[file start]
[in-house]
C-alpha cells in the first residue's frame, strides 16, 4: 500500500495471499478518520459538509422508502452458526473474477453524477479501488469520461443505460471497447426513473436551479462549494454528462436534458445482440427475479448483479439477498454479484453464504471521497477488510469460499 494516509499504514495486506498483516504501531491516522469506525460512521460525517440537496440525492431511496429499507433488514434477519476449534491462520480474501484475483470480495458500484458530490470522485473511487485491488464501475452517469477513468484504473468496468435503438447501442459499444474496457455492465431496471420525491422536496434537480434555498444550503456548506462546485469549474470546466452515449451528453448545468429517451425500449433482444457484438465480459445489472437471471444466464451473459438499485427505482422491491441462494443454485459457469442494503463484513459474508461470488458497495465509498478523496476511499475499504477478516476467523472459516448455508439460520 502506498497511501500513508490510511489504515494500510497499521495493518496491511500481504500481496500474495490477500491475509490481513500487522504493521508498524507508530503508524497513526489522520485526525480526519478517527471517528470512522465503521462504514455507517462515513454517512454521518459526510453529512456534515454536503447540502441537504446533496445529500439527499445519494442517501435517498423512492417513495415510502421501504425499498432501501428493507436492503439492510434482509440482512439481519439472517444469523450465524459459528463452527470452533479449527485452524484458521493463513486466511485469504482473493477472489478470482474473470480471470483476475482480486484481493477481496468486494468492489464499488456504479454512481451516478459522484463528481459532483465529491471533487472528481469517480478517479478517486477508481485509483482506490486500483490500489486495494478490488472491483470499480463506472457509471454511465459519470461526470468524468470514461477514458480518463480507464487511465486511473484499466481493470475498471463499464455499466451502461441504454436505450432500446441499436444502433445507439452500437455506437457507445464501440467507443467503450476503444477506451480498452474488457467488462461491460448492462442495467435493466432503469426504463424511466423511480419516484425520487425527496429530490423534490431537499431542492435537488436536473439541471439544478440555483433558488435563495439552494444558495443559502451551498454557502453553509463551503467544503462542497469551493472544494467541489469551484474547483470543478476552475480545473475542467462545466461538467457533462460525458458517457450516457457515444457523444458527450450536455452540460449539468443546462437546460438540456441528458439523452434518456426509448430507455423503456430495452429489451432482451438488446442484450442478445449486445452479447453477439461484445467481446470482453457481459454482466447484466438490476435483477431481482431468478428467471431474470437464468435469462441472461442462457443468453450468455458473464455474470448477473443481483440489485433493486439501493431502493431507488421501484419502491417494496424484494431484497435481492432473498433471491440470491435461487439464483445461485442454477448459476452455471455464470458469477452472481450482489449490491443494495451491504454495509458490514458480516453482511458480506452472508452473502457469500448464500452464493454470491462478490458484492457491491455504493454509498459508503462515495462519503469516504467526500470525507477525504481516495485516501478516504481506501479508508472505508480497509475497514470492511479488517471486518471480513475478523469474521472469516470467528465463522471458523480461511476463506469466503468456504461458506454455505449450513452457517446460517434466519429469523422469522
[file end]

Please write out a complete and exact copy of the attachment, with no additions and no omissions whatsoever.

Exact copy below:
[in-house]
C-alpha cells in the first residue's frame, strides 16, 4: 500500500495471499478518520459538509422508502452458526473474477453524477479501488469520461443505460471497447426513473436551479462549494454528462436534458445482440427475479448483479439477498454479484453464504471521497477488510469460499 494516509499504514495486506498483516504501531491516522469506525460512521460525517440537496440525492431511496429499507433488514434477519476449534491462520480474501484475483470480495458500484458530490470522485473511487485491488464501475452517469477513468484504473468496468435503438447501442459499444474496457455492465431496471420525491422536496434537480434555498444550503456548506462546485469549474470546466452515449451528453448545468429517451425500449433482444457484438465480459445489472437471471444466464451473459438499485427505482422491491441462494443454485459457469442494503463484513459474508461470488458497495465509498478523496476511499475499504477478516476467523472459516448455508439460520 502506498497511501500513508490510511489504515494500510497499521495493518496491511500481504500481496500474495490477500491475509490481513500487522504493521508498524507508530503508524497513526489522520485526525480526519478517527471517528470512522465503521462504514455507517462515513454517512454521518459526510453529512456534515454536503447540502441537504446533496445529500439527499445519494442517501435517498423512492417513495415510502421501504425499498432501501428493507436492503439492510434482509440482512439481519439472517444469523450465524459459528463452527470452533479449527485452524484458521493463513486466511485469504482473493477472489478470482474473470480471470483476475482480486484481493477481496468486494468492489464499488456504479454512481451516478459522484463528481459532483465529491471533487472528481469517480478517479478517486477508481485509483482506490486500483490500489486495494478490488472491483470499480463506472457509471454511465459519470461526470468524468470514461477514458480518463480507464487511465486511473484499466481493470475498471463499464455499466451502461441504454436505450432500446441499436444502433445507439452500437455506437457507445464501440467507443467503450476503444477506451480498452474488457467488462461491460448492462442495467435493466432503469426504463424511466423511480419516484425520487425527496429530490423534490431537499431542492435537488436536473439541471439544478440555483433558488435563495439552494444558495443559502451551498454557502453553509463551503467544503462542497469551493472544494467541489469551484474547483470543478476552475480545473475542467462545466461538467457533462460525458458517457450516457457515444457523444458527450450536455452540460449539468443546462437546460438540456441528458439523452434518456426509448430507455423503456430495452429489451432482451438488446442484450442478445449486445452479447453477439461484445467481446470482453457481459454482466447484466438490476435483477431481482431468478428467471431474470437464468435469462441472461442462457443468453450468455458473464455474470448477473443481483440489485433493486439501493431502493431507488421501484419502491417494496424484494431484497435481492432473498433471491440470491435461487439464483445461485442454477448459476452455471455464470458469477452472481450482489449490491443494495451491504454495509458490514458480516453482511458480506452472508452473502457469500448464500452464493454470491462478490458484492457491491455504493454509498459508503462515495462519503469516504467526500470525507477525504481516495485516501478516504481506501479508508472505508480497509475497514470492511479488517471486518471480513475478523469474521472469516470467528465463522471458523480461511476463506469466503468456504461458506454455505449450513452457517446460517434466519429469523422469522